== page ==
2010 Chevrolet Cruze LT

The Cruze is an important new product for Chevrolet, but is it just a little bit too dull for its own good.

A well-worked nose, complete with signature grille, and pretty profile are the standout features of the Chevrolet Cruze's exterior.
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Be still your beating heart, dear reader. In recent weeks these pages have fed you repeatedly at the top table of the motoring dining room, allowing you to trough on the very finest dishes served up by both Lamborghini and Bugatti. Today, though, we've found a very nice spot for you on the motoring equivalent of table 37, right next to the swing door that opens directly into the sweaty kitchens. Yep, welcome back to the real world; bet you missed us, didn't you?

Truthfully, the all-new Chevrolet Cruze pictured here is the kind of affordable, practical car that a lot of us actually do drive in the real world. Supercars are fine if you're hyper-wealthy, but the Cruze and its ilk are the real kings of our roads - built for and driven by the masses. If the car looks more than a little familiar, that's because the first-generation Cruze was formerly badged as a Lacetti and is the reasonably priced car that stars get to race around a track on Top Gear. And on that TV programme the Lacetti is the show's stooge, the butt of a thousand jokes.

But things really don't seem that bad at all on the second-generation model, now rebadged as a Cruze. It is part of a vanguard of so-called "gas-friendly and gas-free" cars being rolled out by Chevrolet that also includes the eagerly anticipated Volt. As such, the Cruze is a hugely important launch for GM, pitching Chevrolet once more into a highly charged fist fight in a compact sector already crowded by the Honda Civics, Mazda3s and Toyota Corollas of this world.

With such strong competition, Chevrolet has put together a package that places the emphasis on quality, reliability and durability - all essential characteristics of a small family car designed to break the Japanese stranglehold. Chevrolet is very excited about the way the Cruze is precisely built and it would be remiss of me not to tell you that its panel gaps are positively Germanic (and indeed Japanese) in their construction.

Styling-wise, the front grille benefits from that super-sized signature radiator that betrays its Chevrolet genes and funky wraparound headlights. An overhanging bonnet completes a well-worked nose. The car is prettiest in profile, its lines mimicking those of a coupe rather than a boxy compact. Altogether, it is a big improvement on the largely unloved Lacetti. The standard-fit 1.8L four-cylinder powertrain is reliable and very economical too. Chevrolet claims fuel economy of 6.9L/100km, a figure that indicates American car makers are finally getting serious about mass-producing fuel-efficient cars.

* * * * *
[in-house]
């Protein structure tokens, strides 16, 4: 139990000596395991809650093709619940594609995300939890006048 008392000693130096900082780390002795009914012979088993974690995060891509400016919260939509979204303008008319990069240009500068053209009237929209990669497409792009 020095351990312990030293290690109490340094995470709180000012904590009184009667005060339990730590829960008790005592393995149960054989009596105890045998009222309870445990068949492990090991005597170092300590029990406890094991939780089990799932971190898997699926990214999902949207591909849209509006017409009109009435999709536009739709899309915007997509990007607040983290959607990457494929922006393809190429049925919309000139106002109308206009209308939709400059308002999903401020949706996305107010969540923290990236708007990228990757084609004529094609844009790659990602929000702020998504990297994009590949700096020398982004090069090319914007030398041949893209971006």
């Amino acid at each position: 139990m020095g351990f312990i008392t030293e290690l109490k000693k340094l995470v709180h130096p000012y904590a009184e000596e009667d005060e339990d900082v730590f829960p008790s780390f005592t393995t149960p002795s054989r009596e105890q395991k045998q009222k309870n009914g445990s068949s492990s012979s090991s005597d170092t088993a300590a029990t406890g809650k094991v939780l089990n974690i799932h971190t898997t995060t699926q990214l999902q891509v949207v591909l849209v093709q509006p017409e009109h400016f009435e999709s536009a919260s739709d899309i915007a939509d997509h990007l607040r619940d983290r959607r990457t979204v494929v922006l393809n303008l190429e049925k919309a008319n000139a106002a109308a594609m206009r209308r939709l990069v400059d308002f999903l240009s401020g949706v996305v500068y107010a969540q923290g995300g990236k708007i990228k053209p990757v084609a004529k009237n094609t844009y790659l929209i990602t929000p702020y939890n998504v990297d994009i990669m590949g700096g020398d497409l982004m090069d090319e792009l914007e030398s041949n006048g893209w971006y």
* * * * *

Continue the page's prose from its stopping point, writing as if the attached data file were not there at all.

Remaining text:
This engine is mated to a six-speed and class-leading automatic transmission - the Japanese competition currently has to make do with five- and sometimes four-speed equivalents. But there's little point in me boring you with too many performance numbers though, as the only real figure that matters in this cost-conscious sector is the price: Dh52,500 in base specification. Very competitive indeed.

And there's more good news too. Inside you get a more spacious interior than the Civic or Corolla, and some simple, clever touches - like cup holders you can make bigger and smaller in the centre console. Throw in a sprinkling of goodies such as a decent stereo system, power windows, cruise control, a very good air conditioning unit and a dash trimmed with faux metal inserts and the package appears to have been mixed together very nicely.

Predictably, this is all served up with the usual dollop of safety features - dual front airbags (side airbags are available as an extra cost option) and a reported five-star rating in the Euro NCAP crash safety tests. So far so good then. The difficulties begin when the open road starts. I'd hoped the Cruze would be honest, willing and able - the kind of everyday car Chevrolet needs to build to restore its dented reputation. Instead, the Cruze exhibited all the properties of a middle-aged middle manager: soft, a little flabby and very, very grey.

The problem is the Cruze feels like it has had the life sucked out of it by focus groups. Having been bashed by the critics for too long, Chevrolet has listened just a little bit too hard and created something far too clinical for its own good. Where Chevrolet had led me to believe I would be stepping inside a car that would send my heart aflutter - "We believe in the human spirit. There's nothing we can't do. All of us. Each of us," gushes the brochure babble - I found, instead, an utterly joyless car.

It may have perfect shut lines but the bean counters forgot to install a soul when they were doing all their complex calculations. In fairness, it is smooth at speed and does handle reasonably well around town, while the gearbox is a little less jerky than equivalent models from other car makers, but somehow it just feel like exactly what it is: a flawed attempt to replicate the kind of car the competitors have been building for decades.

The only difference is, after years of practice, the Japanese manufacturers have worked out it's alright to let the lunatics take over the asylum once in a while, to inject a bit of excitement back into proceedings. That's why "zoom-zoom" is more than an empty marketing phrase on every Mazda in their range. A precisely built car from Chevrolet? Sometimes, you should be careful what you wish for. nmarch@thenational.ae